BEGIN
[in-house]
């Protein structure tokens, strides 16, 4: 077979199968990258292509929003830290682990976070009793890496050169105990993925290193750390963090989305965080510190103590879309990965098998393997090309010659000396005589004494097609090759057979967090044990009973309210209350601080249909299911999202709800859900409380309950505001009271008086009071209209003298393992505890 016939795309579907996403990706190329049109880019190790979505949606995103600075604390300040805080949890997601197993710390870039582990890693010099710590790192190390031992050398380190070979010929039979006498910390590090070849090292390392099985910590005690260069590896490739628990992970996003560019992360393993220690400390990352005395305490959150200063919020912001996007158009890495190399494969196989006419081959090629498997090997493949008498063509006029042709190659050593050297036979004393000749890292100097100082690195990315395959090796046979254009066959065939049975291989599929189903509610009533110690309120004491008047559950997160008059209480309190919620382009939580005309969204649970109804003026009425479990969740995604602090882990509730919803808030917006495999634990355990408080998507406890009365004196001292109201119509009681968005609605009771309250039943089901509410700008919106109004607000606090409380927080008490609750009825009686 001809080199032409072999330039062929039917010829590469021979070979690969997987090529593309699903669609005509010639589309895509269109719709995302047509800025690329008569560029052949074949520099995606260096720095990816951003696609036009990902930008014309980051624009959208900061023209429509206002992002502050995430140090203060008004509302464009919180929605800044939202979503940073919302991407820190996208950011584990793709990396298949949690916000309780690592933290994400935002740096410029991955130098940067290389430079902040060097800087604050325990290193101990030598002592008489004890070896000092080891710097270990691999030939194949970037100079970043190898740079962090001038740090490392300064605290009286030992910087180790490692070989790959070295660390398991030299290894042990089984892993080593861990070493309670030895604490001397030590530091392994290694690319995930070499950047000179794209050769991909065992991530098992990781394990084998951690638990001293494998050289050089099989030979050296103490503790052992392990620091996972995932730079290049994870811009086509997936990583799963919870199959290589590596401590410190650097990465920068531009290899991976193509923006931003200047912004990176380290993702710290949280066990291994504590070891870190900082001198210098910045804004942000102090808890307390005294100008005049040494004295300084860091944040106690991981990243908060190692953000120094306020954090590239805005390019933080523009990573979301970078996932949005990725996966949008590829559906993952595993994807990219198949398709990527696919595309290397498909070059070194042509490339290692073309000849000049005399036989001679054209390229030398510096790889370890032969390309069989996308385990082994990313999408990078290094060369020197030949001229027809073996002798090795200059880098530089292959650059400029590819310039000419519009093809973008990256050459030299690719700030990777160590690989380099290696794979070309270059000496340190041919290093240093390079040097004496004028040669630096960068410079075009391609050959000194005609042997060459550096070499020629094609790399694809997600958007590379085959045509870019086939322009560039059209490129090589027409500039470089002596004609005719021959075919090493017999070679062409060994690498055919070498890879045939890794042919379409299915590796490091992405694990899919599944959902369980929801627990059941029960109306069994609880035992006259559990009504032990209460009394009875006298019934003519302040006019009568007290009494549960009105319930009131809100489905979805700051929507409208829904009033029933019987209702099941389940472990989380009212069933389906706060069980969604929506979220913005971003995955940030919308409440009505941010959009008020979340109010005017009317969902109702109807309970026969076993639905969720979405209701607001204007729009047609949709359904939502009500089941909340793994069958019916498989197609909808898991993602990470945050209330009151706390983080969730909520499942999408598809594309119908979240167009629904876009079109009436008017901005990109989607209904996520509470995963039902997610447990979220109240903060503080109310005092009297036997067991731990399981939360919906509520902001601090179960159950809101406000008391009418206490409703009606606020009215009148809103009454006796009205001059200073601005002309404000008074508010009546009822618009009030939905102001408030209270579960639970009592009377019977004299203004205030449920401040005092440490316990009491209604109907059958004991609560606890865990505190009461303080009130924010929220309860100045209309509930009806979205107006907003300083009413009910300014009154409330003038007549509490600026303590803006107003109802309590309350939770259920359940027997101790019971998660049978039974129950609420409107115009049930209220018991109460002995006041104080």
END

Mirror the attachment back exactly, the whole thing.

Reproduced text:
[in-house]
């Protein structure tokens, strides 16, 4: 077979199968990258292509929003830290682990976070009793890496050169105990993925290193750390963090989305965080510190103590879309990965098998393997090309010659000396005589004494097609090759057979967090044990009973309210209350601080249909299911999202709800859900409380309950505001009271008086009071209209003298393992505890 016939795309579907996403990706190329049109880019190790979505949606995103600075604390300040805080949890997601197993710390870039582990890693010099710590790192190390031992050398380190070979010929039979006498910390590090070849090292390392099985910590005690260069590896490739628990992970996003560019992360393993220690400390990352005395305490959150200063919020912001996007158009890495190399494969196989006419081959090629498997090997493949008498063509006029042709190659050593050297036979004393000749890292100097100082690195990315395959090796046979254009066959065939049975291989599929189903509610009533110690309120004491008047559950997160008059209480309190919620382009939580005309969204649970109804003026009425479990969740995604602090882990509730919803808030917006495999634990355990408080998507406890009365004196001292109201119509009681968005609605009771309250039943089901509410700008919106109004607000606090409380927080008490609750009825009686 001809080199032409072999330039062929039917010829590469021979070979690969997987090529593309699903669609005509010639589309895509269109719709995302047509800025690329008569560029052949074949520099995606260096720095990816951003696609036009990902930008014309980051624009959208900061023209429509206002992002502050995430140090203060008004509302464009919180929605800044939202979503940073919302991407820190996208950011584990793709990396298949949690916000309780690592933290994400935002740096410029991955130098940067290389430079902040060097800087604050325990290193101990030598002592008489004890070896000092080891710097270990691999030939194949970037100079970043190898740079962090001038740090490392300064605290009286030992910087180790490692070989790959070295660390398991030299290894042990089984892993080593861990070493309670030895604490001397030590530091392994290694690319995930070499950047000179794209050769991909065992991530098992990781394990084998951690638990001293494998050289050089099989030979050296103490503790052992392990620091996972995932730079290049994870811009086509997936990583799963919870199959290589590596401590410190650097990465920068531009290899991976193509923006931003200047912004990176380290993702710290949280066990291994504590070891870190900082001198210098910045804004942000102090808890307390005294100008005049040494004295300084860091944040106690991981990243908060190692953000120094306020954090590239805005390019933080523009990573979301970078996932949005990725996966949008590829559906993952595993994807990219198949398709990527696919595309290397498909070059070194042509490339290692073309000849000049005399036989001679054209390229030398510096790889370890032969390309069989996308385990082994990313999408990078290094060369020197030949001229027809073996002798090795200059880098530089292959650059400029590819310039000419519009093809973008990256050459030299690719700030990777160590690989380099290696794979070309270059000496340190041919290093240093390079040097004496004028040669630096960068410079075009391609050959000194005609042997060459550096070499020629094609790399694809997600958007590379085959045509870019086939322009560039059209490129090589027409500039470089002596004609005719021959075919090493017999070679062409060994690498055919070498890879045939890794042919379409299915590796490091992405694990899919599944959902369980929801627990059941029960109306069994609880035992006259559990009504032990209460009394009875006298019934003519302040006019009568007290009494549960009105319930009131809100489905979805700051929507409208829904009033029933019987209702099941389940472990989380009212069933389906706060069980969604929506979220913005971003995955940030919308409440009505941010959009008020979340109010005017009317969902109702109807309970026969076993639905969720979405209701607001204007729009047609949709359904939502009500089941909340793994069958019916498989197609909808898991993602990470945050209330009151706390983080969730909520499942999408598809594309119908979240167009629904876009079109009436008017901005990109989607209904996520509470995963039902997610447990979220109240903060503080109310005092009297036997067991731990399981939360919906509520902001601090179960159950809101406000008391009418206490409703009606606020009215009148809103009454006796009205001059200073601005002309404000008074508010009546009822618009009030939905102001408030209270579960639970009592009377019977004299203004205030449920401040005092440490316990009491209604109907059958004991609560606890865990505190009461303080009130924010929220309860100045209309509930009806979205107006907003300083009413009910300014009154409330003038007549509490600026303590803006107003109802309590309350939770259920359940027997101790019971998660049978039974129950609420409107115009049930209220018991109460002995006041104080």